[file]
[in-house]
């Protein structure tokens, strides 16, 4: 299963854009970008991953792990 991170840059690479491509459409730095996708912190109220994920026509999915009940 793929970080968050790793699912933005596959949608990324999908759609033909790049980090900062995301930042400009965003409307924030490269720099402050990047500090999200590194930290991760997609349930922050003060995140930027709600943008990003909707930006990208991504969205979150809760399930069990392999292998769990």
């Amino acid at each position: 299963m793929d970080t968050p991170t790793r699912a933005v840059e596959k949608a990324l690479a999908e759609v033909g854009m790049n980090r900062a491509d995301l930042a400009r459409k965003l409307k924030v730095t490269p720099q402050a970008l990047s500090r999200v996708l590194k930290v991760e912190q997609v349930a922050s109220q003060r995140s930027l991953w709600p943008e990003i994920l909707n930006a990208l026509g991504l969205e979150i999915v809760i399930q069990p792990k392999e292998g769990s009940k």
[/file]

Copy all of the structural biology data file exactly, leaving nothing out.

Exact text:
[in-house]
């Protein structure tokens, strides 16, 4: 299963854009970008991953792990 991170840059690479491509459409730095996708912190109220994920026509999915009940 793929970080968050790793699912933005596959949608990324999908759609033909790049980090900062995301930042400009965003409307924030490269720099402050990047500090999200590194930290991760997609349930922050003060995140930027709600943008990003909707930006990208991504969205979150809760399930069990392999292998769990």
């Amino acid at each position: 299963m793929d970080t968050p991170t790793r699912a933005v840059e596959k949608a990324l690479a999908e759609v033909g854009m790049n980090r900062a491509d995301l930042a400009r459409k965003l409307k924030v730095t490269p720099q402050a970008l990047s500090r999200v996708l590194k930290v991760e912190q997609v349930a922050s109220q003060r995140s930027l991953w709600p943008e990003i994920l909707n930006a990208l026509g991504l969205e979150i999915v809760i399930q069990p792990k392999e292998g769990s009940k």